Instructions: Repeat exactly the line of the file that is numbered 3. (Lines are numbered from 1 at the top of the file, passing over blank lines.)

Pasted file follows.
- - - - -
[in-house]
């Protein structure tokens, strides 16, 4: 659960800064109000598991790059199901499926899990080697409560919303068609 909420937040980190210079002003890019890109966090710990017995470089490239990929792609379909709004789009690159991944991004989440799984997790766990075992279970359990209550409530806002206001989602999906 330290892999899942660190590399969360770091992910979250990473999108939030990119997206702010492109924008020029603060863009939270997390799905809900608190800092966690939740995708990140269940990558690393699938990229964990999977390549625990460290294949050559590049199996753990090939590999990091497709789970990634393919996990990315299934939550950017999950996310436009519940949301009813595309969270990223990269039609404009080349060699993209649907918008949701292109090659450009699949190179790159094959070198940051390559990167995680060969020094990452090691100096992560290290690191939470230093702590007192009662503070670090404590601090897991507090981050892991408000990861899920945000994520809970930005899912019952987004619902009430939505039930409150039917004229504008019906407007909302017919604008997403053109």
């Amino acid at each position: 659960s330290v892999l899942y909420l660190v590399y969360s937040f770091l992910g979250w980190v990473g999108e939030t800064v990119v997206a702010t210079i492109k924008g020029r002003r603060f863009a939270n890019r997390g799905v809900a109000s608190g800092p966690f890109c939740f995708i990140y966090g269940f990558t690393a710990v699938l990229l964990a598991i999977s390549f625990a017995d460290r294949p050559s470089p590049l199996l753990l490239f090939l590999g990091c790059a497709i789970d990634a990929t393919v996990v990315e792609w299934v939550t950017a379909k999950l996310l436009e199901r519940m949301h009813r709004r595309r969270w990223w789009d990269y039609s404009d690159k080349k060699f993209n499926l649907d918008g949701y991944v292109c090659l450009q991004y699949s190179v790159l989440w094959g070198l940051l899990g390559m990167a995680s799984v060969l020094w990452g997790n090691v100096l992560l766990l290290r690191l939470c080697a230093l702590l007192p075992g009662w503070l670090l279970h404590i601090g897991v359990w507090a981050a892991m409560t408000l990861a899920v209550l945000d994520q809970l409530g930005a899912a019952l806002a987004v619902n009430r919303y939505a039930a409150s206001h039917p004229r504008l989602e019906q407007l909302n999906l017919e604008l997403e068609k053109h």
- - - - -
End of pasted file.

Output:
């Amino acid at each position: 659960s330290v892999l899942y909420l660190v590399y969360s937040f770091l992910g979250w980190v990473g999108e939030t800064v990119v997206a702010t210079i492109k924008g020029r002003r603060f863009a939270n890019r997390g799905v809900a109000s608190g800092p966690f890109c939740f995708i990140y966090g269940f990558t690393a710990v699938l990229l964990a598991i999977s390549f625990a017995d460290r294949p050559s470089p590049l199996l753990l490239f090939l590999g990091c790059a497709i789970d990634a990929t393919v996990v990315e792609w299934v939550t950017a379909k999950l996310l436009e199901r519940m949301h009813r709004r595309r969270w990223w789009d990269y039609s404009d690159k080349k060699f993209n499926l649907d918008g949701y991944v292109c090659l450009q991004y699949s190179v790159l989440w094959g070198l940051l899990g390559m990167a995680s799984v060969l020094w990452g997790n090691v100096l992560l766990l290290r690191l939470c080697a230093l702590l007192p075992g009662w503070l670090l279970h404590i601090g897991v359990w507090a981050a892991m409560t408000l990861a899920v209550l945000d994520q809970l409530g930005a899912a019952l806002a987004v619902n009430r919303y939505a039930a409150s206001h039917p004229r504008l989602e019906q407007l909302n999906l017919e604008l997403e068609k053109h």